The music on Blood Becomes Fire sports a futuristic vibe with the lyrics revolving around sci-fi themes. As regards the artwork, you once again teamed up with Weta Workshop’s Nick Keller to splendid effect. What does your cooperation usually look like?
We’re really lucky to have Nick on our side. His artwork is truly mindblowing. It’s really hard trying to get heard over every other metal band in the world, but his artwork opens eyes and ears for us. One look at the cover and everyone wants to know what the album sounds like. We work really closely with him on concepts. Then, he’ll go away, paint something and show this to us. We are huge fans of his art and feel really honored to have such a great relationship with him.
Putting out a record can be a complex process that requires a lot of patience. What was the most difficult aspect of crafting your new album?
You have to celebrate all the little triumphs when putting out an album because if you don’t, it all becomes a blur of spreadsheets and emails. Then, you might lose sight of why you’re in a band to begin with. I think the most difficult part of creating the album was naming it. And I can’t believe how hard it was because now Blood Becomes Fire seems like the most perfect name in the world for the album.
Sonically, your music tends to be quite bass-centered, which reminds me of AmRep noise rock. How did you guys come up with your distinctive style? What are your prime influences?
James said he wants the bass to sound and feel as though you’re standing at the end of a runway as a 747 takes off over your head. That’s a pretty good description. He uses 2 Rat distortion pedals, a New Zealand made Hotcake pedal and a big tube amp. The rest of us just turn up and work our noises in around him. Jesus Lizard, Sonic Youth, Kyuss, Black Sabbath, Led Zeppelin and a lot of the New Zealand Flying Nun stuff are all big influences on our sound.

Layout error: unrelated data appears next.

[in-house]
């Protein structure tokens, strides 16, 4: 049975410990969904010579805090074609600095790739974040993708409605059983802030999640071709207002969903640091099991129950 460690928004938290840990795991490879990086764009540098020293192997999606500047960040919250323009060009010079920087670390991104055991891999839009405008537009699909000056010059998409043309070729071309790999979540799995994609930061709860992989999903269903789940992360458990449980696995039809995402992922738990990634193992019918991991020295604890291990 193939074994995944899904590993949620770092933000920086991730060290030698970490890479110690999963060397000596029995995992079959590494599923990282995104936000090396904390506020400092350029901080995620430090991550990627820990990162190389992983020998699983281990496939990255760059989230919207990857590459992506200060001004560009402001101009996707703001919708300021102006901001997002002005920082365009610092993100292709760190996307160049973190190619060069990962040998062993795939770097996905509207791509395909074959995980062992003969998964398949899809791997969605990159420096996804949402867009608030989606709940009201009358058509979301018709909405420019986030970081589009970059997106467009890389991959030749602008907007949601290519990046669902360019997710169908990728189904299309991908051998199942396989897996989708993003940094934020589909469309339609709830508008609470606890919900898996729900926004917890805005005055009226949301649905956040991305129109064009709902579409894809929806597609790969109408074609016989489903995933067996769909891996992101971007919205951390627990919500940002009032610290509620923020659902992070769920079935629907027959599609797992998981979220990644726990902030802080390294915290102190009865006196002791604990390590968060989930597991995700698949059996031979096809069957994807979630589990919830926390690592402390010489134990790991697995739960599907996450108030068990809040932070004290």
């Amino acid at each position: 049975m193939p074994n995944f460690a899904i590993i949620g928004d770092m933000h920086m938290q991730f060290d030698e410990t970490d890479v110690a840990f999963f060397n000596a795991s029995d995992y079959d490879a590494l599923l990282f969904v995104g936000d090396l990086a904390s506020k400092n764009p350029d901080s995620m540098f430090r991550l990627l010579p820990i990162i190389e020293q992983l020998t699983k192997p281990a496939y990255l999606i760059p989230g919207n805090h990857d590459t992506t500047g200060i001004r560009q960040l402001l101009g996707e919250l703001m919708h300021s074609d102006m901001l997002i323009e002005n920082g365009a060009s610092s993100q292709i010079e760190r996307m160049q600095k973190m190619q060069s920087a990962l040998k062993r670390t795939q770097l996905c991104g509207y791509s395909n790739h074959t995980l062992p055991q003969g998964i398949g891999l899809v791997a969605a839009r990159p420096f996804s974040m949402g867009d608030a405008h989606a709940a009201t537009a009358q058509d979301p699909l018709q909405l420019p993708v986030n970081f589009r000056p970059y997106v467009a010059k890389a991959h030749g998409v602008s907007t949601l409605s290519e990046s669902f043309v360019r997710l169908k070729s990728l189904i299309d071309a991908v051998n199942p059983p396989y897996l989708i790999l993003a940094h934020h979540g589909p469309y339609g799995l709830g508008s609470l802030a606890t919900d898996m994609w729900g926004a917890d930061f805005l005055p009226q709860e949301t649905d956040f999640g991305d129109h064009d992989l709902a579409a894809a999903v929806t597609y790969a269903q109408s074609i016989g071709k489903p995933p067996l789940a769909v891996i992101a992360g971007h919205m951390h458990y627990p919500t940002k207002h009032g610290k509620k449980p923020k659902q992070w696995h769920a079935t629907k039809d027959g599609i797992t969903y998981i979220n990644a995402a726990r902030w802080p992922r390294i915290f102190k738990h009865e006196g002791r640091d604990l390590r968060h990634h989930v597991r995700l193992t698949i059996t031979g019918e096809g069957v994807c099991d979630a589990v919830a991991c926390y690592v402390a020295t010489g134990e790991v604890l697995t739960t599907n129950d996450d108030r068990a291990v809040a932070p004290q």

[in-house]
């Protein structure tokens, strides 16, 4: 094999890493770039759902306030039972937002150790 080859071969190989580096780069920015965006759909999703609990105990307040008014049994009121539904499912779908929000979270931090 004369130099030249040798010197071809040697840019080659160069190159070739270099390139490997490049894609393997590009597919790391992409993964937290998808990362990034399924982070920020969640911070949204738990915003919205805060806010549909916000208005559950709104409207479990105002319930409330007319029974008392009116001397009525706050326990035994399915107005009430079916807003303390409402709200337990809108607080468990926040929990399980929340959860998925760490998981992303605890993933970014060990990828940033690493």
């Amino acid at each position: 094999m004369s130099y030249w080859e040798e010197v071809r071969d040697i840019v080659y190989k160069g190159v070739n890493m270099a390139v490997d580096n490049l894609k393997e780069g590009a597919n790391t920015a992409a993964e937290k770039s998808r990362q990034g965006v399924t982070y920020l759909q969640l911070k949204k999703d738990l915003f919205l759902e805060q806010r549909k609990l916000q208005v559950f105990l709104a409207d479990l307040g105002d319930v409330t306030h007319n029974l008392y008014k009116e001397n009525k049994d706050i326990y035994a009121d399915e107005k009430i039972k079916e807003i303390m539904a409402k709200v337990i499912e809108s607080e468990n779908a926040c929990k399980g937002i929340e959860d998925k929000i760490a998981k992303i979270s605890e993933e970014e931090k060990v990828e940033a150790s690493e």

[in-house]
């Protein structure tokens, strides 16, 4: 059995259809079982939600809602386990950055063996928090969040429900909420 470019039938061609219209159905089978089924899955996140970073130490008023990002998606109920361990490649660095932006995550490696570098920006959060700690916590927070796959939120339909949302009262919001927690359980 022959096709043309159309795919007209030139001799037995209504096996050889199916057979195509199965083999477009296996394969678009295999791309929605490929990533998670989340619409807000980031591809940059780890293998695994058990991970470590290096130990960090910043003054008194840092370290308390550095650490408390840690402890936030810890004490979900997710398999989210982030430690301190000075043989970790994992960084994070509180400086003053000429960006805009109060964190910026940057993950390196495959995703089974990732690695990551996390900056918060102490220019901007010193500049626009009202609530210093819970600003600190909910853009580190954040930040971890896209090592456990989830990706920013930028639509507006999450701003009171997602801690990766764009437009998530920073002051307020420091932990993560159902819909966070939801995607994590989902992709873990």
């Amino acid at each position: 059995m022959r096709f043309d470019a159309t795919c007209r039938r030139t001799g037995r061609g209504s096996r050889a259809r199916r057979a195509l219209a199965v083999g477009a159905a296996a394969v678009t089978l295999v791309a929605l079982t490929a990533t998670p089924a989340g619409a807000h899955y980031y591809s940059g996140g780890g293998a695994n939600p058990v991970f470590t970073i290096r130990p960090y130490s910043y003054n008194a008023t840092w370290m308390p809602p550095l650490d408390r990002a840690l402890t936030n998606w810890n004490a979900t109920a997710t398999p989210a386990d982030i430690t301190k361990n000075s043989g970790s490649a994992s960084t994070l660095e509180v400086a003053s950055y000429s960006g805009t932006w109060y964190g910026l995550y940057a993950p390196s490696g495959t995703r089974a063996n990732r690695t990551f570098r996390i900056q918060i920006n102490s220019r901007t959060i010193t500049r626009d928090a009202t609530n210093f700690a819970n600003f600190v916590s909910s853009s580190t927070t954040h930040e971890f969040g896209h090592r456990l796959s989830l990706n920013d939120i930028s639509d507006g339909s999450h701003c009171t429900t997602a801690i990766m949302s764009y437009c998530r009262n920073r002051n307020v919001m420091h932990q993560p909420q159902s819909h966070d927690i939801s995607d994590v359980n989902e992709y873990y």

Which song of yours are you particularly happy about?
My personal favourite track is “Tower of Skulls.” I love the way it crawls along, slowly evolving, getting heavier and heavier.
Unfortunately Blood Becomes Fire leaked several weeks before its release date. How do you feel about that?
Unfortunately that’s the state of the music industry these days. We offered the album to a few reviewers, and for some reason one of them thought it’d be a cool thing to leak the album a month out from release. I have no idea why someone would do that. But in saying that, a bunch of people downloaded the album for free and liked it, told their friends and now we’re sitting at #1 on the metal charts, and number 20 overall on the bandcamp sales charts, and at #2 in New Zealand top 40 behind Michael Buble. So, it wasn’t totally detrimental. It just freaked us out that someone thought it was worth leaking. Everyone these days has put their own personal value on music. Some people want to support the band to make more music, tour overseas etc. and will buy the band’s music. Some people don’t.